Christie Adams, Accordionist
Accordion Music From Around the World
About the Accordion
The accordion is a very versatile portable, hand-held, self-accompanied reed instrument that can play melody, harmony and rhythm simultaneously. In this respect, it may be thought of as a one-person band.
The accordion consists of a bellows attached to two oblong frames on which either buttons are mounted on both frames, or buttons are mounted on the left frame and a piano- or organ-like keyboard is mounted on the right frame. One can think of an accordion as a small, portable version of an organ.
A typical modern-day, full-sized piano accordion weighs about 25 pounds and has 120 bass buttons arranged in six rows, 41 keys (24 white keys and 17 black keys), and several bass and treble registers that the player can press to change the quality of the sound produced by the buttons and keys. Such an accordion usually can produce two or three different bass sounds. By pressing one treble register at a time, the player can make his treble keys imitate the sounds of the bassoon, organ, oboe, clarinet, piccolo or other instruments.
When being played, the accordion is strapped to the upper body of the player. While playing, the accordionist pushes the bellows back and forth with his left hand to make air flow through reeds that produce the instrument’s sound.
Many professional musicians acknowledge that the accordion is a difficult instrument to play. The accordion is not easy to play because it requires a considerable amount of physical coordination, as well as physical strength and exertion, on the part of the player. This is because one must simultaneously play keys on the right hand and press individual buttons arranged in a complex configuration on the left hand, while simultaneously pushing a heavy instrument back and forth with the left wrist while in synch with the varying rhythms, phrasings and tempos of the music one is playing. To further complicate matters, the player must simultaneously play two different musical systems—a black and white keyboard on the right hand and a series of buttons that create the sounds of sole notes or chords, on the left hand. Additionally, it is impossible for the player to see the bass buttons while playing the instrument, so the player plays these buttons totally by touch and never by sight.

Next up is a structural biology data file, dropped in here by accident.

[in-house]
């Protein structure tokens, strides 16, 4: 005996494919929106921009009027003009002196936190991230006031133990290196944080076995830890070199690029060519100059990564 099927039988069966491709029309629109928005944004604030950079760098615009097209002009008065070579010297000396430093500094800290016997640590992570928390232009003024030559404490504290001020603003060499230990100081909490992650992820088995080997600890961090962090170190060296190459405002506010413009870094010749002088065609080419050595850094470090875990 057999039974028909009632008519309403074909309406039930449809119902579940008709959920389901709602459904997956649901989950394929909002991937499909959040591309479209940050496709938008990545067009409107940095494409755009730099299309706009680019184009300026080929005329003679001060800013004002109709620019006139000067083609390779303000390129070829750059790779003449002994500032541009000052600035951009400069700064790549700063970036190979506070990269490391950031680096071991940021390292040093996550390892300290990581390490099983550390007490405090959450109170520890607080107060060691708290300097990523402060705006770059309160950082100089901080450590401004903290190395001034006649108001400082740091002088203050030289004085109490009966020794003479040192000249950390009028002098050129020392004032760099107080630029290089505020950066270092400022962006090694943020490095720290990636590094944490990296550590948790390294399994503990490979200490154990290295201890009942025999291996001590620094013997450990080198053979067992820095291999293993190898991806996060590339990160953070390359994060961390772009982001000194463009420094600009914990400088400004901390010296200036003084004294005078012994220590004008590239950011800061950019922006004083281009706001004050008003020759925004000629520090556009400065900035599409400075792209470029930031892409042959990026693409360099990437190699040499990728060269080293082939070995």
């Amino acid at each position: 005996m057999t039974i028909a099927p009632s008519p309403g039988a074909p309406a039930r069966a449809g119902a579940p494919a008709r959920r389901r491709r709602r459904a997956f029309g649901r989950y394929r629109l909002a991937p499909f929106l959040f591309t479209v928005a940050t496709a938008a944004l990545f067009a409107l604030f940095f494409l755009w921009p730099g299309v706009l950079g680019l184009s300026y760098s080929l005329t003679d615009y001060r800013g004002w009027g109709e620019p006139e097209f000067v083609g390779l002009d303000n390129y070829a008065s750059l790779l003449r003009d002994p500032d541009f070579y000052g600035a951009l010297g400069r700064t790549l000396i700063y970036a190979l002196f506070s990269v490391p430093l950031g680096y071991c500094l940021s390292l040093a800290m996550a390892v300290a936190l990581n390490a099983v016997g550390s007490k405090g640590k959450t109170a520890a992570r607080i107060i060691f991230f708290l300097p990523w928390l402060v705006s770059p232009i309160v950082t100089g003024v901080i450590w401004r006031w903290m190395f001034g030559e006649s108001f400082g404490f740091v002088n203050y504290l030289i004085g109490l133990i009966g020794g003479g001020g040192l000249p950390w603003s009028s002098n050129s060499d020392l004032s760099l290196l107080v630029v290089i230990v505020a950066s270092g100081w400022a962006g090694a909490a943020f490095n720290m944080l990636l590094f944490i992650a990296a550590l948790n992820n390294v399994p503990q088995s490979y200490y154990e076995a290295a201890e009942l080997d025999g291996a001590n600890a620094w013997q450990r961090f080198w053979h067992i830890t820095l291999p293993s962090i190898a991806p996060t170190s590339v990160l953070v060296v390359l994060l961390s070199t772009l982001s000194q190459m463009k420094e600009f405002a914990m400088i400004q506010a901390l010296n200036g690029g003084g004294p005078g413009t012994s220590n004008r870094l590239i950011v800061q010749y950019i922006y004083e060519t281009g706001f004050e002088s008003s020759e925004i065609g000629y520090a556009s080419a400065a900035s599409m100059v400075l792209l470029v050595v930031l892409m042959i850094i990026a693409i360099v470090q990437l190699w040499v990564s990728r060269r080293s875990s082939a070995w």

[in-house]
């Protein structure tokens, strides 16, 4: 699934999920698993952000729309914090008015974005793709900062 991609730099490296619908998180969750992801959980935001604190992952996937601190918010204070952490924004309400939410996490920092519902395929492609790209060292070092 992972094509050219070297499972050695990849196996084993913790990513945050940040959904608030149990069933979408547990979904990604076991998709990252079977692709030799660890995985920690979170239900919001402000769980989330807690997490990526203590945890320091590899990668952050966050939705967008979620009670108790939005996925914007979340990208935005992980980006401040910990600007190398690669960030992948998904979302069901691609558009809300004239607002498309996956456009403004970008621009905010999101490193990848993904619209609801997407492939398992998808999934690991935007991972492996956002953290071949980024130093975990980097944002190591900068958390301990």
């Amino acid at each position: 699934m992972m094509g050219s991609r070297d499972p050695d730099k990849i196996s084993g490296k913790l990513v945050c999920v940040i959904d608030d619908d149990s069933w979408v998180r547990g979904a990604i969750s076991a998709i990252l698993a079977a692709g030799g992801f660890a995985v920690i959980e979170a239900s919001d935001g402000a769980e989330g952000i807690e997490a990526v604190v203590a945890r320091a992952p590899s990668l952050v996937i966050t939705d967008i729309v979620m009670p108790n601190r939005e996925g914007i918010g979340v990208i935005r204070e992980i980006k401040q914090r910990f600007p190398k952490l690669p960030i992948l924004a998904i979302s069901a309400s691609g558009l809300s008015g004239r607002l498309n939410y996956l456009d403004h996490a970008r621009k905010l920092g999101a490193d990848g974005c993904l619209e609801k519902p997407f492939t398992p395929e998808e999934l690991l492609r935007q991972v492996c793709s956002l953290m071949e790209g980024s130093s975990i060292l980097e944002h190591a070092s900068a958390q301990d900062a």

Two Types of Accordions
There are two types of accordions: the button accordion, in which the accordionist plays buttons on both the right and left hands, and the piano accordion, in which the accordionist plays black and white piano- or organ-like keys on the right hand, to produce the treble sound, and the buttons on the left hand, to produce the bass sound. While button accordions still are widely used overseas, the most popular type of accordion in the United States today is the piano accordion.
The History of the Accordion
In terms of the history of Western musical instruments, particularly the instruments with keyboards, the accordion is a relatively new instrument. The earliest known organ, for example, existed in 250 B.C. It was a Greek invention called the “hydraulos.” The first exclusively bellow-fed organ appeared nearly 400 years later. By the eighth century, organs were being built in Europe. Meanwhile, the earliest known harpsichord was made in Rome, Italy, in 1521. Then, in 1709, the piano was invented by an Italian harpsichord maker.
Finally, in 1822, a rudimentary form of the accordion was patented in Berlin, Germany. The first actual accordion was patented in 1828 in Vienna, but it was not until 1852 that the piano accordion was patented. This instrument later was perfected in Italy. Finally, in 1909, Pietro Deiro, Sr. introduced the accordion to the United States, in San Francisco. The instrument soon was being played across the North American continent.
Over the past few decades, thanks to advances in materials and technology, the accordion has seen many improvements in its design, fabrication and creative potential as a musical instrument.
Acoustic and Digital Accordions